If change is done with respect and understanding of the style of a building, as well as the purposes for which it was built and for which it will be used now, the result can be very exciting.
    In countries with a long enough architectural history one can see buildings with extensions and wings that reflect the period in which each was built, that work together to tell of how both society and building methods have changed. It would be a shame to lose this narrative in such significant buildings in Christchurch, whether by wiping the slate clean or by pretending change has not happened and replicating without recognising our changed needs and abilities.
    An interesting book I have, the Architecture of Additions, (a part can be seen on this site http://www.thecityreview.com/byard.html), shows one example of a proposed contemporary addition to a neogothic/romanesque cathedral.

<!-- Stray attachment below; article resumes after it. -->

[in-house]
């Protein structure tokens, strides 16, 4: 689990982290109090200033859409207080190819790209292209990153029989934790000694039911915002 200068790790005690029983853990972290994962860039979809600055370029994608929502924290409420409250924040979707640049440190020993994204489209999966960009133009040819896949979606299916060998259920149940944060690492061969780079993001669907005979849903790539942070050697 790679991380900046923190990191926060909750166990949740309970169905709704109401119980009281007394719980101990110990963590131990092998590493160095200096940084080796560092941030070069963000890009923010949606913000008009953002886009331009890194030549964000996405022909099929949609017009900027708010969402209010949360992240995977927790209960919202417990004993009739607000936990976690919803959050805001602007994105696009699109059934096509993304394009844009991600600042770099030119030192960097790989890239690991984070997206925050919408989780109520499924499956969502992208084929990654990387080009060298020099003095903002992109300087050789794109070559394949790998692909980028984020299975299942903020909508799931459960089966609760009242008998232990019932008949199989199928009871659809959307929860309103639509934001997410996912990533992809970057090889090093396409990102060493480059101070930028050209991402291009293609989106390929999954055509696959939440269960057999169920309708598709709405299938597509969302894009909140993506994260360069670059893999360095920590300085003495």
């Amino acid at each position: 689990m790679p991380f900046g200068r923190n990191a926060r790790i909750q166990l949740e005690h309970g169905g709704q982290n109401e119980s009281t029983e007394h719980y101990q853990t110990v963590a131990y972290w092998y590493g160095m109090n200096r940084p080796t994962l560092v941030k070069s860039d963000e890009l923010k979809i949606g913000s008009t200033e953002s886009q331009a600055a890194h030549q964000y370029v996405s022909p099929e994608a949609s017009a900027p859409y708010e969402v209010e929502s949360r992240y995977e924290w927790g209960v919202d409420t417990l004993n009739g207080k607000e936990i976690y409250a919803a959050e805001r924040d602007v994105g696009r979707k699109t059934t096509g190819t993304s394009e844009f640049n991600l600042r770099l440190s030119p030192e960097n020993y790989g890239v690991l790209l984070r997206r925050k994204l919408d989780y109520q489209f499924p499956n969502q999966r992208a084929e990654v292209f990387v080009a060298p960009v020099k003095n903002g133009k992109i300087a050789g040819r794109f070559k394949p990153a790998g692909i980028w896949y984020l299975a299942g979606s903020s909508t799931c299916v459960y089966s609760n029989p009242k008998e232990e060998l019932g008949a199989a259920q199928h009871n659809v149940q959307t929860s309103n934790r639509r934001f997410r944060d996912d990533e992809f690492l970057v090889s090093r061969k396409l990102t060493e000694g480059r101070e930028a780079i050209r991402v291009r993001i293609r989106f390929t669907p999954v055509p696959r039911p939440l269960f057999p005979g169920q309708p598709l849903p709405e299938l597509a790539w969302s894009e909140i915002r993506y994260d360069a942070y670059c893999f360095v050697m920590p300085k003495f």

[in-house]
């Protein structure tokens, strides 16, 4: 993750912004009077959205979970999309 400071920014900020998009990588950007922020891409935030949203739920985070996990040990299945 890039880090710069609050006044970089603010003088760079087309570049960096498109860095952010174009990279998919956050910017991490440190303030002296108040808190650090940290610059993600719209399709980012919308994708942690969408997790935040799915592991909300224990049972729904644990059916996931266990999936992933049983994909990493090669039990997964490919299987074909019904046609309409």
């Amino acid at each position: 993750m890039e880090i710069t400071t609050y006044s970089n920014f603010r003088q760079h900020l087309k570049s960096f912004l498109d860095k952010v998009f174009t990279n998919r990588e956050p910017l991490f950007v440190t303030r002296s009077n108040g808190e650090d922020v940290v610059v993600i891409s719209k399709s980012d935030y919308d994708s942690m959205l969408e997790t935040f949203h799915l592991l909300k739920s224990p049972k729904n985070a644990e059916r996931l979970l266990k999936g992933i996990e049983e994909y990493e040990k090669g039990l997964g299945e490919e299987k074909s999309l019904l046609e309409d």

Whether this addition addresses the needs of the current diocese is not discussed, but the proposal does explore the parallels between the glories of vaulting structures in old and new methods of construction.

  4. Thanks Bosco. The Cathedral serves a complex role for Christchurch people, tourists and the diocese, and it will be tricky to ensure it continues to serve everyone, without anyone feeling they have lost some aspect.

  5. The recent deconsecration of Christ Church Cathedral has prompted quite a lot of local discussion about the rebuilding of the Cathedral, and what it signifies (and what it might cost, and who should pay, who should decide, and so on!). Thinking purely from the point of view of the discussion over rebuild possibilities being an act of mission work, if I could all it that, in what ways could the process of discussing options (and recalling the old building’s contribution to the spiritual side of life) be directed to do the most good spiritually? Is it that the discussion will split into two views of the building – the one from the outside that was seen on postcards and was recalled by people who passed by all their lives (yet never went in), while another group entirely thinks in terms of what went on inside?

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Rev. Bosco Peters